Additive effects on the solvent-mediated anhydrate/hydrate phase transformation in a mixed solvent

Haiyan Qu*, Marjatta Louhi-Kultanen, Juha Kallas

*Corresponding author for this work

Research output: Contribution to journalArticle

39 Citations (Scopus)

Abstract

Additives are one of the most influential factors that can affect the polymorphism and solvation state and the morphology of the crystals during crystallization. In this work, the effects of five different additives, sodium lauryl sulfate (SLS), polyethylene glycol 6000 (PEG), hydroxypropyl methylcellulose (HPMC), polyvinylpyrrolidone (PVP), D-mannitol, on the phase transition from anhydrous (CBZA) to dihydrate (CBZH) carbamazepine in an ethanol-water mixture containing 61 mol % ethanol were studied. A Raman in-line probe was used to obtain the real time transformation rate during the transformation. The mechanism of the additive effects on the phase transition was studied by investigating the influence of the additives on the solubility of CBZA and CBZH and on the cooling crystallization of CBZH. It was observed that HPMC exhibited a strong inhibiting effect on the phase transformation at both 15 and 10°C. Furthermore, it was found that HPMC selectively increased the solubility of CBZH but had no effect on the CBZA solubility. As a consequence, the solubility difference of CBZA and CBZH decreased dramatically. This resulted in a reduced supersaturation level during the phase transformation. SLS showed a slight promotion effect on the nucleation and crystal growth of CBZH by decreasing the metastable zone width and increasing the size of the final CBZH crystals. The additives had an insignificant effect on the viscosity of the solvent.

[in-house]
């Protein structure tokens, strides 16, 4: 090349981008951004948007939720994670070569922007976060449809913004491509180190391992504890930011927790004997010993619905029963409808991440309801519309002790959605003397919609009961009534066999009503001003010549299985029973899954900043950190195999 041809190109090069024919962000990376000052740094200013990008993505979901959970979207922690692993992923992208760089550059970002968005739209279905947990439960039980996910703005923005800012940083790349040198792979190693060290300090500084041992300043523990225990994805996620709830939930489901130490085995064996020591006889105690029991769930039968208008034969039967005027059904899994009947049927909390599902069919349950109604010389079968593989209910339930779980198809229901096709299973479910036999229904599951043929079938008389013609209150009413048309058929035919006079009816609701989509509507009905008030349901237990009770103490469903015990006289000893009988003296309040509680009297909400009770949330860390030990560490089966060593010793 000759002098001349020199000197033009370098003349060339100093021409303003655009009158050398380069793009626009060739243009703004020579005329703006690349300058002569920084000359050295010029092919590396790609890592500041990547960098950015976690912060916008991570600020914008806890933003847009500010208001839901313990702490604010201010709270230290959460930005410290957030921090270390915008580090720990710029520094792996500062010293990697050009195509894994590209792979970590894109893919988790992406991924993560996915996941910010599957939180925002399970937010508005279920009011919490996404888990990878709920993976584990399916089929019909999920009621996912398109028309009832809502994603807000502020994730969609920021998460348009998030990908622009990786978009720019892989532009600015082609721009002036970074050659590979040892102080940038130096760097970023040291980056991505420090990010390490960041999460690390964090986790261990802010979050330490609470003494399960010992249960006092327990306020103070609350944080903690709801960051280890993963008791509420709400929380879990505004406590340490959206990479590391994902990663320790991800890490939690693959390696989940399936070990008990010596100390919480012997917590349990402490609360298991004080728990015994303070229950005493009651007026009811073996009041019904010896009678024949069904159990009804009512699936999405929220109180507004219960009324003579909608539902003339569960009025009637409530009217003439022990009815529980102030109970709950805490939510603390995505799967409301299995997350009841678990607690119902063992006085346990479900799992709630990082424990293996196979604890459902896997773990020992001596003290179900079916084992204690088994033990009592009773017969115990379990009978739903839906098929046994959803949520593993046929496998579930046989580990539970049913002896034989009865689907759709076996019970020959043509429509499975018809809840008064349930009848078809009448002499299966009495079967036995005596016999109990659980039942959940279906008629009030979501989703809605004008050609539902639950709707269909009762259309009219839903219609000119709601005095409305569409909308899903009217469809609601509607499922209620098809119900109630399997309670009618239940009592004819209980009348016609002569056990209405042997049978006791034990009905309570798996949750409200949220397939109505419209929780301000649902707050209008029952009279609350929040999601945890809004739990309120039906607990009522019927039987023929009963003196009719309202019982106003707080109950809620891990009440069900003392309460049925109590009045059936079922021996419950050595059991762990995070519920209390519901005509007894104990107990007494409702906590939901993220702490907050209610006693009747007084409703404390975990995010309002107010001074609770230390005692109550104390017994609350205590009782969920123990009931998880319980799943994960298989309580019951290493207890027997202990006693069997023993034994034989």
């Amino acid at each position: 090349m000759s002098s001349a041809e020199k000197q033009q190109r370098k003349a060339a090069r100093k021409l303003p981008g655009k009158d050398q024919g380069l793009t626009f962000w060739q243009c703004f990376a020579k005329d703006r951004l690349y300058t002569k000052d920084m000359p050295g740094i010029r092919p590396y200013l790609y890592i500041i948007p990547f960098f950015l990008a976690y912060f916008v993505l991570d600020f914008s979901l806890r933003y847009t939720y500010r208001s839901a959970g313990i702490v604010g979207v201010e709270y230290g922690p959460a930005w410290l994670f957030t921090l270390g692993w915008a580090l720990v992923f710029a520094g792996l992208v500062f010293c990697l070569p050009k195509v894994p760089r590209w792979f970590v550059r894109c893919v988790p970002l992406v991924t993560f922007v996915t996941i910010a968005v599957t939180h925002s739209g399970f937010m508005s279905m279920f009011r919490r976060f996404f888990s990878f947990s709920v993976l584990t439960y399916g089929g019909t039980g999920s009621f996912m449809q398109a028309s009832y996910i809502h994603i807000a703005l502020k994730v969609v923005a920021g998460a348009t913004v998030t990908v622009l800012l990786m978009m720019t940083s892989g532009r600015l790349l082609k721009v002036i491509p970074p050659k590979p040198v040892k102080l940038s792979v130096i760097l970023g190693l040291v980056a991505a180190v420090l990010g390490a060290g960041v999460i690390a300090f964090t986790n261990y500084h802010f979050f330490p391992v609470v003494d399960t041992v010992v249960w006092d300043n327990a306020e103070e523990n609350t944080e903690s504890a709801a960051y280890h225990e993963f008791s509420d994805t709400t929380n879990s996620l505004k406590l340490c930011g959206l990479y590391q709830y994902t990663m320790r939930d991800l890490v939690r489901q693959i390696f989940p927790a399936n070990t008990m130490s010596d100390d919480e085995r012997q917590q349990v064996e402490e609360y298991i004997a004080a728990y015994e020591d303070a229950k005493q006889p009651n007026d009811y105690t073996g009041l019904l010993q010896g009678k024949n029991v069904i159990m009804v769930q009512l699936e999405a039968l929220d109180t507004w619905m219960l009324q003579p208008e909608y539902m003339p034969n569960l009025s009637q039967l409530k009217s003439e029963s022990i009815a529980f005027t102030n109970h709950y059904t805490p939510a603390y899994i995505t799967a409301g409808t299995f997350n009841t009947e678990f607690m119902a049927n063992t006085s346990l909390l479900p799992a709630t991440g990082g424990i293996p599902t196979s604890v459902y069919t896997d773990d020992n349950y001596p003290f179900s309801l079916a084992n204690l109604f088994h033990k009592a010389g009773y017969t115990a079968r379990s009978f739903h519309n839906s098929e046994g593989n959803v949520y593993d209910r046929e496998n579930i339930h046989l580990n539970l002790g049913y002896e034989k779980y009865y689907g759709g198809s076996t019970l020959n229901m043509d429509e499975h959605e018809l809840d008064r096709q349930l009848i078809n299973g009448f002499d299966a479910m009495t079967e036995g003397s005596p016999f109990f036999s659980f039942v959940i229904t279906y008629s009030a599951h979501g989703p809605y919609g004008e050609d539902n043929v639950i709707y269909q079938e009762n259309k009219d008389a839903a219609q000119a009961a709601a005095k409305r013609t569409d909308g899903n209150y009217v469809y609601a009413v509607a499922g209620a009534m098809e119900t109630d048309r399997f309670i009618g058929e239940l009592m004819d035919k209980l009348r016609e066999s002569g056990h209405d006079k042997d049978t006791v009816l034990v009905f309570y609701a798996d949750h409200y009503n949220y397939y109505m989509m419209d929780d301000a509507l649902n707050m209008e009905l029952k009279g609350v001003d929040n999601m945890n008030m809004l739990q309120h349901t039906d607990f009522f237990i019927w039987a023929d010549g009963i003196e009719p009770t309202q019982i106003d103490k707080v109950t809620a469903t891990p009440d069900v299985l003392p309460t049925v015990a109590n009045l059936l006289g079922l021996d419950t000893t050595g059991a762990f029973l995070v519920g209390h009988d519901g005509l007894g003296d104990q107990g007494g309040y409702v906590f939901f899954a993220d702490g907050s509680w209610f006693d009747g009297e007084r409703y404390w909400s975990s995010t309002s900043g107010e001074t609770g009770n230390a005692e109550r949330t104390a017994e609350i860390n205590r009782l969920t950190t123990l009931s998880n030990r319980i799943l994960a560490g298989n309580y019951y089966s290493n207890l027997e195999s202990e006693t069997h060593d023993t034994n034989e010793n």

Original languageEnglish
Pages (from-to)724-729
Number of pages6
JournalCrystal Growth and Design
Volume7
Issue number4
DOIs
Publication statusPublished - Apr 2007
MoE publication typeA1 Journal article-refereed

Fingerprint Dive into the research topics of 'Additive effects on the solvent-mediated anhydrate/hydrate phase transformation in a mixed solvent'. Together they form a unique fingerprint.

Cite this